Upper Indus Basin Network

Upper Indus Basin (UIB) Network is an informal knowledge and research network of national and international researchers working in the upper part of the Indus Basin. It aims to foster coordination researches in climate, cryosphere, water, hazards and vulnerability, and adaptation related issues. The members are from national departments, organizations, universities from Afghanistan, China, India, and Pakistan, and Kathmandu-based regional knowledge centre ICIMOD and other international partners.

The UIB network is currently supported by many organizations in Pakistan including Pakistan Meteorological Department (PMD), Water and Power Development Authority (WAPDA), WWF-Gilgit Baltistan and international organizations such as University of Bonn, Ev-K2-CNR, etc. ICIMOD country office in Pakistan hosts as the secretariat.

The network was formed in 2012 through a UIB Monitoring Working Group (MWG) of national and international partners for "Building Resilience to Climate Change Impacts on Water Resources of the UIB".

The transboundary Indus River basin, shared by AfghanistanChinaIndia, and Pakistan, is ranked among the world’s most significant basins in terms of human dependency on its water resources and agricultural livelihoods. Home to nearly 215 million people, the basin has seven main rivers originating from glaciers and snowfields in the Western Himalaya, the Karakoram, and the Hindu Kush, which are sources of irrigation for over 16 million hectares of agricultural land.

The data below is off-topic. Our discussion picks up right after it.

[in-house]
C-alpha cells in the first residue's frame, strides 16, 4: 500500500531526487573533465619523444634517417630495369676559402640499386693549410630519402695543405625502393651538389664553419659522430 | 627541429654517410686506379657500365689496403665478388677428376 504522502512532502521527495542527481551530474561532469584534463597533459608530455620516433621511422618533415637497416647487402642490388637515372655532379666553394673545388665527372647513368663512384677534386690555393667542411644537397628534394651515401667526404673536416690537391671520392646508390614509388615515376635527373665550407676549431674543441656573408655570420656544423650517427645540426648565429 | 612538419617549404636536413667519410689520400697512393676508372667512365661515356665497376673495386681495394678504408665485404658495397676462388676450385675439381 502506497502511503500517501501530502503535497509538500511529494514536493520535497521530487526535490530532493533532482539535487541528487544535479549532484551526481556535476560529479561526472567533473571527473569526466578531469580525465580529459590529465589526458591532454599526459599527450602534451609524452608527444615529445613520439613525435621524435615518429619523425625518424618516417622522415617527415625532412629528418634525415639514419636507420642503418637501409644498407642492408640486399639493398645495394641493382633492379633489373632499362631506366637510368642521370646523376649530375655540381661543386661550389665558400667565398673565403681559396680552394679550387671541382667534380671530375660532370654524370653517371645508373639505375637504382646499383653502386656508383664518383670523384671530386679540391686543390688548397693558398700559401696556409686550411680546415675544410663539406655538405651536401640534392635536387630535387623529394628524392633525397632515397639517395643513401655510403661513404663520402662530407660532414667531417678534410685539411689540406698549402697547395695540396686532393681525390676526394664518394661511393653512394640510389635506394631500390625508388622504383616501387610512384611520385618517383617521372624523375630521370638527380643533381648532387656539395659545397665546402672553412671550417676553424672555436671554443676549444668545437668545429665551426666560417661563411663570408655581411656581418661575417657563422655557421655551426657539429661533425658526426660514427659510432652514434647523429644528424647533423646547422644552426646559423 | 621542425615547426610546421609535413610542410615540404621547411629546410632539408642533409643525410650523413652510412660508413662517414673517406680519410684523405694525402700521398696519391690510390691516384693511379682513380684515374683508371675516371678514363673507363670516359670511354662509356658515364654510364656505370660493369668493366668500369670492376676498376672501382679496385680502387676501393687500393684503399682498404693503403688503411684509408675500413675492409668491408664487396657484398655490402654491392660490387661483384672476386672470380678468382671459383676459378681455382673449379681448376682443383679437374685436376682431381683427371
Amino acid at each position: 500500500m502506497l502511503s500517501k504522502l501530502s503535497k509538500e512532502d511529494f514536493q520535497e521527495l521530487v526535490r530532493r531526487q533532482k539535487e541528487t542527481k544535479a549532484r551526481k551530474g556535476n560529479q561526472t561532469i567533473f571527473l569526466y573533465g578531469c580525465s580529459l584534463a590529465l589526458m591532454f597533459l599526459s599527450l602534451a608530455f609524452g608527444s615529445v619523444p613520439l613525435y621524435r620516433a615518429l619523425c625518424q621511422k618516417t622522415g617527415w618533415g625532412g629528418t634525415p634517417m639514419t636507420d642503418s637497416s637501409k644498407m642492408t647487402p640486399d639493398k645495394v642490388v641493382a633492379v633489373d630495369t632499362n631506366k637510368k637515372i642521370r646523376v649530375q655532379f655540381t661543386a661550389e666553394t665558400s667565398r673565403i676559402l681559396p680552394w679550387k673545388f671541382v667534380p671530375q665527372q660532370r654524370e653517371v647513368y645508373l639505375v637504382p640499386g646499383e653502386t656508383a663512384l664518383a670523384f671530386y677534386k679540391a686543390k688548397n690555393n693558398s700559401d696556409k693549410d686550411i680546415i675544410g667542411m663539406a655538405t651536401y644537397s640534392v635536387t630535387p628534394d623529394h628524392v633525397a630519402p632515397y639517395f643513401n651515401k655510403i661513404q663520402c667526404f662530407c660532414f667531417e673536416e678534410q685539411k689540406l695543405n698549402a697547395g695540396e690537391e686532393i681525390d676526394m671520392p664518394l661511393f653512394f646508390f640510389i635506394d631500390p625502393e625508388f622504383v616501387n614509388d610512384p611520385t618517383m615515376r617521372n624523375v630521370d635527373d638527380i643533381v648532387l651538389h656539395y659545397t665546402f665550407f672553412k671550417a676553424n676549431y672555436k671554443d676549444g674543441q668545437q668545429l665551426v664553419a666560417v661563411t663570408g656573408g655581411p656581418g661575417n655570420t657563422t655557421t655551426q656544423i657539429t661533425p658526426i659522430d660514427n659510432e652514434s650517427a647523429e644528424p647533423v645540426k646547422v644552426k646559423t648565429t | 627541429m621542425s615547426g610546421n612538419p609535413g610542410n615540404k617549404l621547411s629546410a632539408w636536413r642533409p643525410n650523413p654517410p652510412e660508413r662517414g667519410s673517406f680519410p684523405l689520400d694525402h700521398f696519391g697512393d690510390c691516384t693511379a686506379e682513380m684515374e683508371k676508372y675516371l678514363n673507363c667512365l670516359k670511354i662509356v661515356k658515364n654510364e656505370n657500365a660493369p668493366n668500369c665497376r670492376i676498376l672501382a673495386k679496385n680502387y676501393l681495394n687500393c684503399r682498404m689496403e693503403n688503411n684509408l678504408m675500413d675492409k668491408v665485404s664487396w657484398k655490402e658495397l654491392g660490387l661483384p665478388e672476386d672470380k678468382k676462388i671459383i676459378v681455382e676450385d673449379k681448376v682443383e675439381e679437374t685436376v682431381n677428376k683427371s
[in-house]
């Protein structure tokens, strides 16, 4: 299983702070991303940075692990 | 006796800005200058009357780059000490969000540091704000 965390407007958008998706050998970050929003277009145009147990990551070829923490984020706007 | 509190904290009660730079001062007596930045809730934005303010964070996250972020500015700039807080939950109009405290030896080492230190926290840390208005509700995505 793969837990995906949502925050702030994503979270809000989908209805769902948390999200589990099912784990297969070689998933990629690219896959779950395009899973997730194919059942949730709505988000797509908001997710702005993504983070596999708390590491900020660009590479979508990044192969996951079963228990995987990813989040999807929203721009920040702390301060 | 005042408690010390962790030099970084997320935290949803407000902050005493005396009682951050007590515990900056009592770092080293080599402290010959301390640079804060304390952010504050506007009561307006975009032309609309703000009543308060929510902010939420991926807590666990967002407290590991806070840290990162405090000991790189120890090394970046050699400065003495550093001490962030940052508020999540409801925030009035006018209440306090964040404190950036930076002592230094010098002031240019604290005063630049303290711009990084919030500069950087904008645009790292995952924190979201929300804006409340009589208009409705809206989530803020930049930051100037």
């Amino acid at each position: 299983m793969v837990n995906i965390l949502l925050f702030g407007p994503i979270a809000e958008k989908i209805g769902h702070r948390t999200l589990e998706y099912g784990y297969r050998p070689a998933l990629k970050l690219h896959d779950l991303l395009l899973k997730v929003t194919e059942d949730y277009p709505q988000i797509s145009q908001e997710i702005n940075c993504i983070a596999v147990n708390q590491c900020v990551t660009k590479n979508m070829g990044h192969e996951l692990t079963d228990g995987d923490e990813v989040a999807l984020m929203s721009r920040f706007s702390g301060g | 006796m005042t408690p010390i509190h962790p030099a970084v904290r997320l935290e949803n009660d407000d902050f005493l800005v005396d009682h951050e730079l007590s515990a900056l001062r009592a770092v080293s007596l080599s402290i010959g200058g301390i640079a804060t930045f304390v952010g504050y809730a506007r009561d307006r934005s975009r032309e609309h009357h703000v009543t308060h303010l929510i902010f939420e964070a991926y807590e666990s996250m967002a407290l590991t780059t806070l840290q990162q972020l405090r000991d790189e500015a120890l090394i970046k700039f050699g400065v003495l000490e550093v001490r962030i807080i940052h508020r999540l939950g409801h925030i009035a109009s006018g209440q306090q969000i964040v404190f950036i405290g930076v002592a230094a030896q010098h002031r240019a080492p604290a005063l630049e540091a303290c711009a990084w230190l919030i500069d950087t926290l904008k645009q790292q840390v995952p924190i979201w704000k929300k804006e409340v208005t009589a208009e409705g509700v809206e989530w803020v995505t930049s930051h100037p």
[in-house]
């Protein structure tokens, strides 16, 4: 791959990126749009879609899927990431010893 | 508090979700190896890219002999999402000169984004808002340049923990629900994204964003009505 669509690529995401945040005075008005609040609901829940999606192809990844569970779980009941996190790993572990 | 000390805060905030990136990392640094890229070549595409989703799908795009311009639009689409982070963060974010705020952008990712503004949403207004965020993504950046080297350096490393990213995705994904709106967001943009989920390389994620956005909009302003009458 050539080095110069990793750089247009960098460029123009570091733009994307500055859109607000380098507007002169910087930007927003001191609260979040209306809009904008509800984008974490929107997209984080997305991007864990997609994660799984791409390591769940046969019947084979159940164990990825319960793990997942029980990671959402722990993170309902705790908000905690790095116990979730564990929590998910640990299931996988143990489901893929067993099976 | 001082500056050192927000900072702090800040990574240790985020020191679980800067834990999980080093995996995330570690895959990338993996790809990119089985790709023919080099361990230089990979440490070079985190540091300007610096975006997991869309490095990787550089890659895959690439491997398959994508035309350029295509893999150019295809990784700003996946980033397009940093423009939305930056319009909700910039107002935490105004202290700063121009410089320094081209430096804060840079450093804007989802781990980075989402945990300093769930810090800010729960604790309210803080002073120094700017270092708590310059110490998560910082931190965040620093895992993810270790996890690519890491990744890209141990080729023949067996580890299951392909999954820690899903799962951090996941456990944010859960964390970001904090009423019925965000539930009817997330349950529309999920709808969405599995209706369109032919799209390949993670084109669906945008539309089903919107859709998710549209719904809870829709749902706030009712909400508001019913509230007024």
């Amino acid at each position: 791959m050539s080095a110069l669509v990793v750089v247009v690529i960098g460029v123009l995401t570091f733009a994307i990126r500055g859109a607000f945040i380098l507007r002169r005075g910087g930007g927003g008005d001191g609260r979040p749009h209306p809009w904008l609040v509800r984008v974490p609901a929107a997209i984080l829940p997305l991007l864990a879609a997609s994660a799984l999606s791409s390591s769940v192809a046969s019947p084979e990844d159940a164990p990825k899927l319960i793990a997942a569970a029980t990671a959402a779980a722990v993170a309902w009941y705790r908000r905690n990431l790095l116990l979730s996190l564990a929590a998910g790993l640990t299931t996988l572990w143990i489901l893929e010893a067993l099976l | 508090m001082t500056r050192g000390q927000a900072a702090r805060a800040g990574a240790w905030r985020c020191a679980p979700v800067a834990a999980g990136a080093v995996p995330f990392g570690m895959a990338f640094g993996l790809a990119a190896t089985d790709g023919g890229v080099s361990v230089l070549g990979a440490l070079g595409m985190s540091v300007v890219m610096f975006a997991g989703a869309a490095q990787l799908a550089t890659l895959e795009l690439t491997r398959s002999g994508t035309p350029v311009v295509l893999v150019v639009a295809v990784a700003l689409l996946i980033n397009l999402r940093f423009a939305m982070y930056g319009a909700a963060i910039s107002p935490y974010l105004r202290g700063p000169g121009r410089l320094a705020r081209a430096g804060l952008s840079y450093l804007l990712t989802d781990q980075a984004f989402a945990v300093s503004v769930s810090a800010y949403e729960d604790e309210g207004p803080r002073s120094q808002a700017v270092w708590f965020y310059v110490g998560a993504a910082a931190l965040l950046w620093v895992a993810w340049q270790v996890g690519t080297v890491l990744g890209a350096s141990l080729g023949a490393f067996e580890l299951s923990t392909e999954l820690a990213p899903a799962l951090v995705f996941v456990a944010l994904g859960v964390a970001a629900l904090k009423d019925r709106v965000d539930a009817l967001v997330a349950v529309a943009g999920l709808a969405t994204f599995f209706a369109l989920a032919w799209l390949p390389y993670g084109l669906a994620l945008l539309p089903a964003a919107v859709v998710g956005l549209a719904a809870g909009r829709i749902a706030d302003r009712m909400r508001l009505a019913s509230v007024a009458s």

The upper Indus basin is composed of mountainous terrains of the Hindu Kush, Karakorum and Himalayan mountain ranges. The basin is already water scarce, yet the demand for water continues to grow rapidly putting further stress on the resource owing to rapidly changing demographics and climatic conditions. Climate change is likely to exacerbate the problem. While there are more economic activities in the lower part of the basin, climate is likely the major driver of change in the upper high mountain affecting upstream and downstream populations.